The Contest Contest 1 P4 - A Typical YAC Problem

View as PDF

Submit solution

Points: 25 (partial)
Time limit: 1.0s
Memory limit: 256M

Problem type

Josh lives on a street with N houses conveniently numbered from 1 to N from left to right, where Josh lives at house number S. Nils doesn't know what S is, but Josh tells him that he'll be going for a walk.

Starting from his house S, he will repeatedly travel along the street to adjacent houses, never going to the left of house 1 or to the right of house N. His walk ends back at his house S, though he can pass by his house multiple times during the walk. Let p be the list of house numbers that Josh visited on his walk, in order.

Nils also knows that Josh never visits more than K consecutive houses in a row. More formally, if a is a monotonic subarray of p, then |a| \le K. Note that an array is monotonic if the elements are either all strictly increasing or all strictly decreasing.

After going on his walk, he constructs an array f, where f_i is the number of times he visited house number i during his walk.

Confident that his address is hidden, Josh gives Nils f. Using this array, can you help Nils determine Josh's possible house numbers, or determine that the array is inconsistent?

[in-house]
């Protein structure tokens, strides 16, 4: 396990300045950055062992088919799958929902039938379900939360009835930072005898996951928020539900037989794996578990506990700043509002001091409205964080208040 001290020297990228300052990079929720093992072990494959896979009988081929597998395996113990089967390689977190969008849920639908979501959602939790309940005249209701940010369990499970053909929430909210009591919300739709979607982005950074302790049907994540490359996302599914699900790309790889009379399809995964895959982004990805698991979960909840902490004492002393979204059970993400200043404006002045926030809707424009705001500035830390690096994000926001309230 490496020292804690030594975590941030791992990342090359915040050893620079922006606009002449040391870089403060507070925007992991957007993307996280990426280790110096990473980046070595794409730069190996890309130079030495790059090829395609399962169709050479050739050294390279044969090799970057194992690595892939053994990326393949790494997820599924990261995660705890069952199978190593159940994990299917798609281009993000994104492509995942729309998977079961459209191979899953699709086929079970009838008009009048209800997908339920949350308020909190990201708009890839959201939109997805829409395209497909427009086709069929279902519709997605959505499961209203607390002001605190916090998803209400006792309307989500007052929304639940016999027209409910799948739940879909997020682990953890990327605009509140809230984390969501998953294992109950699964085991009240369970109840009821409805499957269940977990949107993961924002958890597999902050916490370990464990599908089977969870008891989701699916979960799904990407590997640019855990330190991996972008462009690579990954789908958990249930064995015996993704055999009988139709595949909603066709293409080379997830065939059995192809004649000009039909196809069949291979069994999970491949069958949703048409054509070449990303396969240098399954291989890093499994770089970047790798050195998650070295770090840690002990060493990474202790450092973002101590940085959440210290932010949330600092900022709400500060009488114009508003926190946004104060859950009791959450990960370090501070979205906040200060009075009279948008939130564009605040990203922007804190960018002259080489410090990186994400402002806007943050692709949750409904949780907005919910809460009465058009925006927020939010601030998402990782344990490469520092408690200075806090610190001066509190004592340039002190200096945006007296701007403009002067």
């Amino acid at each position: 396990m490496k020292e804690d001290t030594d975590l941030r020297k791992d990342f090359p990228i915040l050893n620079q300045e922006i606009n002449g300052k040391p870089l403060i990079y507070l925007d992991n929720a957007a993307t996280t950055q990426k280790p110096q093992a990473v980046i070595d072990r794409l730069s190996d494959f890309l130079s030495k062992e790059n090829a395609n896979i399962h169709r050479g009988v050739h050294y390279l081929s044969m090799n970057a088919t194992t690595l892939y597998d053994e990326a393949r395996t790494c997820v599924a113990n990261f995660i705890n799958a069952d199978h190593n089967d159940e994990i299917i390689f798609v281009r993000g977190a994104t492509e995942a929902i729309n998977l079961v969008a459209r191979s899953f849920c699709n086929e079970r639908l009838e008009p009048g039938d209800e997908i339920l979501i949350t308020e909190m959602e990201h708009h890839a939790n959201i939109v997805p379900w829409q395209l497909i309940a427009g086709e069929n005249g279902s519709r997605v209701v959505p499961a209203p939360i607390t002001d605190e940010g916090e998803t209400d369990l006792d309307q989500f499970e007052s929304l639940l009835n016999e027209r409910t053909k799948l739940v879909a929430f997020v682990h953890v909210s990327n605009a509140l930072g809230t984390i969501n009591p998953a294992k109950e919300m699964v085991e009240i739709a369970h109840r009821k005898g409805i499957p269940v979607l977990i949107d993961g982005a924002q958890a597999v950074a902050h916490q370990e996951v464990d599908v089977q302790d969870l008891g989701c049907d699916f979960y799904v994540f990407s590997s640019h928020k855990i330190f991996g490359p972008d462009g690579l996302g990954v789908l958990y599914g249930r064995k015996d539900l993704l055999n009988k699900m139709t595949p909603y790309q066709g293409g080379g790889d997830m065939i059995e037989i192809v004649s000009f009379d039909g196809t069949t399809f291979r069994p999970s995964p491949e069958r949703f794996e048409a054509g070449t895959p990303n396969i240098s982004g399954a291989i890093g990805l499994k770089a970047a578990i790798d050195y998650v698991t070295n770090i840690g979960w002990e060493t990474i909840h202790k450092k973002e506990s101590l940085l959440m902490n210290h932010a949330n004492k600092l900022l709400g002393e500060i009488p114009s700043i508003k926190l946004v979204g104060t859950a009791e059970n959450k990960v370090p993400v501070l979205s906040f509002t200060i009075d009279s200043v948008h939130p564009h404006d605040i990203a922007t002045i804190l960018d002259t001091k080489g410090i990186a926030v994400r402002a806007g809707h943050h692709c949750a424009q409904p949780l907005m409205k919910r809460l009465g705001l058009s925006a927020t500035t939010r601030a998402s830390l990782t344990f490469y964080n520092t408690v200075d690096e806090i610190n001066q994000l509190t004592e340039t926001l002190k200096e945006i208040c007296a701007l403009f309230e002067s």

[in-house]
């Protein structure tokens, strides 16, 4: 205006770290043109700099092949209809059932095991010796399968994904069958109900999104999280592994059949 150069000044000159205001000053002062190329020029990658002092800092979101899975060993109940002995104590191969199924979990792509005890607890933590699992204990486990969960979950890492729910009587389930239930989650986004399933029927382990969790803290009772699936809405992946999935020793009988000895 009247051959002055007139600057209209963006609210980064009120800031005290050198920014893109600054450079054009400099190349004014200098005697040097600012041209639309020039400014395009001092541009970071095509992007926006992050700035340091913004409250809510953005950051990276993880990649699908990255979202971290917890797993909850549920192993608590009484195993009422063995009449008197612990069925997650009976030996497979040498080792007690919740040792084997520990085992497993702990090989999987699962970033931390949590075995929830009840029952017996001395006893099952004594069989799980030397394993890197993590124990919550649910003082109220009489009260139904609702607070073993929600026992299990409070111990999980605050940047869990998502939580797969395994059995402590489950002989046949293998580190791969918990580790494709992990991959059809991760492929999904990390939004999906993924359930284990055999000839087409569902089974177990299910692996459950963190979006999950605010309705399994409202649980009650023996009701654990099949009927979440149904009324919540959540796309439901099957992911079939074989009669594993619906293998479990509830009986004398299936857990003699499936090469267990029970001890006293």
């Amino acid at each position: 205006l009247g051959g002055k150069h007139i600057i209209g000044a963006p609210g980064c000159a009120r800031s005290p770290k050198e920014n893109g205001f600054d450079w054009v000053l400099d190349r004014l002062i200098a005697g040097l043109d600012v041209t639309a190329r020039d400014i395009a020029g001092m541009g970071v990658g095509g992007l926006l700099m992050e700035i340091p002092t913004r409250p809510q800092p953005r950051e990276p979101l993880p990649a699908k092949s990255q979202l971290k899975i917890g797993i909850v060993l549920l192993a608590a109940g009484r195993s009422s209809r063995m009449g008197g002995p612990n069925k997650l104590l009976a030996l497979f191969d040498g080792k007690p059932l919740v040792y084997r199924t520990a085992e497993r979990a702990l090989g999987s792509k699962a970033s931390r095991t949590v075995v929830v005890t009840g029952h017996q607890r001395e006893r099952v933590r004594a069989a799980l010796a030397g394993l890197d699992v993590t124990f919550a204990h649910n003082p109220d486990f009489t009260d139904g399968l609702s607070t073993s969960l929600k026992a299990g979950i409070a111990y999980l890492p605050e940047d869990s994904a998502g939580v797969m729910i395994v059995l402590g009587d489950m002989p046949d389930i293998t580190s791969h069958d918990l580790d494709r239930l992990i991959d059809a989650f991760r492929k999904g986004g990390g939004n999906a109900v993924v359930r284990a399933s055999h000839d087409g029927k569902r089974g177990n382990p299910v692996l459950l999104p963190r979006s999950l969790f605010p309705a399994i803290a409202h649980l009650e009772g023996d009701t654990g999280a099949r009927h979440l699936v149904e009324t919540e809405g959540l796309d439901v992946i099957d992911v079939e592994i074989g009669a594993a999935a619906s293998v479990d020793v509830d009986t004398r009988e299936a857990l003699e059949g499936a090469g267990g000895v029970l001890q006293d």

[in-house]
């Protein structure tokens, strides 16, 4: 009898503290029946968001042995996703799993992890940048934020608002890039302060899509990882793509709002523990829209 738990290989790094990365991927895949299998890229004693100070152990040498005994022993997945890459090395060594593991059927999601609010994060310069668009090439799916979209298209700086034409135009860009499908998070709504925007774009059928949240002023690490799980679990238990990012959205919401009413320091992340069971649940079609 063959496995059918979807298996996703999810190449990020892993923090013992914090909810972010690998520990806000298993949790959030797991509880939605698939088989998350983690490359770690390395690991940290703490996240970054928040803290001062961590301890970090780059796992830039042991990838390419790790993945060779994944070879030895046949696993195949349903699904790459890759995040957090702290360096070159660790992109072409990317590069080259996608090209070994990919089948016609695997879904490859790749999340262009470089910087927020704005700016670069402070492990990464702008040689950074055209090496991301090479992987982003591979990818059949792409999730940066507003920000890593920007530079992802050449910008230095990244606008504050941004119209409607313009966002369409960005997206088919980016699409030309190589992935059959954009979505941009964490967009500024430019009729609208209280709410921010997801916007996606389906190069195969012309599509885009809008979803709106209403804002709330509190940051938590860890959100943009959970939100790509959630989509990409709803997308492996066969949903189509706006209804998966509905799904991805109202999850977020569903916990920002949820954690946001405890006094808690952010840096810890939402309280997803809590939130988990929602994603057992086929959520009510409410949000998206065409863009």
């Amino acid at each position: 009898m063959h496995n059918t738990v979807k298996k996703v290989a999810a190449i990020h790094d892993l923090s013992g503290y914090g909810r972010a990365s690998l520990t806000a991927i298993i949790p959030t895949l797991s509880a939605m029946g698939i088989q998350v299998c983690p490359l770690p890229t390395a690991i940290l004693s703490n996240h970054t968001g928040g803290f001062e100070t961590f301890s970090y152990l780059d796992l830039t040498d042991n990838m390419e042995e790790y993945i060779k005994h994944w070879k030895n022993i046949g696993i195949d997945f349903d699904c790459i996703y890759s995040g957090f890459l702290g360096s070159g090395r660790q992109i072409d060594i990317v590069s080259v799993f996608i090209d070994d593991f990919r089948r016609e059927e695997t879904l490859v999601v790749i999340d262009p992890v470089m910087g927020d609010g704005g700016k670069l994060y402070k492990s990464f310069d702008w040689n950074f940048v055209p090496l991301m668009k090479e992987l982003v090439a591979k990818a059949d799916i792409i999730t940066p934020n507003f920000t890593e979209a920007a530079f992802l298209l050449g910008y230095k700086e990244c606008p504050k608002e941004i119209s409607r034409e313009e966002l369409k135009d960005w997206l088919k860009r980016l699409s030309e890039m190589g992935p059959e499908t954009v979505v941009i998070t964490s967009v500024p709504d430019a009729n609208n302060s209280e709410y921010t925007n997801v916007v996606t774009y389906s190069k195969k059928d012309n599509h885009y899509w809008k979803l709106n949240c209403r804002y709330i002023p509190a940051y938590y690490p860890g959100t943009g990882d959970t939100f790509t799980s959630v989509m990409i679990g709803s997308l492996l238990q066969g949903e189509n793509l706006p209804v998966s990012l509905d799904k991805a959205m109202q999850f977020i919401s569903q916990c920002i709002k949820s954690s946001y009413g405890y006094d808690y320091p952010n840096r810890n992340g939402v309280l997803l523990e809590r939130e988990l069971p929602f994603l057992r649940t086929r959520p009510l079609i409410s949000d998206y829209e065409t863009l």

3 \le N \le 10^6

3 \le K \le N

1 \le f_i \le 10^9

Subtask 1 [20%]

N \le 3 \times 10^3

K = N

Subtask 2 [20%]

K = N

Subtask 3 [30%]

N \le 3 \times 10^3

Subtask 4 [30%]

No additional constraints.

Input Specification

The first line contains two integers N and K.

The next line contains N integers f_1, \ldots, f_N.

Output Specification

First output a line containing an integer X, the number of possible house numbers S.

If X \ge 1, output X distinct integers, the possible house numbers on the next line in ascending order.

Sample Input 1

4 4
1 3 3 2

Sample Output 1

2 4

Explanation for Sample 1

A possible walk Josh could have taken is p=[2,1,2,3,4,3,4,3,2], which starts and ends at house 2. In this walk, the longest monotonic subarray is [1,2,3,4], which has a length of 4.

Another possible walk Josh could have taken is p=[4,3,2,1,2,3,2,3,4], which starts and ends at house 4.

Sample Input 2

5 3
2 2 2 2 1

Sample Output 2


Explanation for Sample 2

There are no possible paths that satisfy the given constraints. Even though p=[1,2,3,4,5,4,3,2,1] is a path that starts and ends at house 1, it does not satisfy the constraints since the monotonic subarray [1,2,3,4,5] has a length greater than K.


There are no comments at the moment.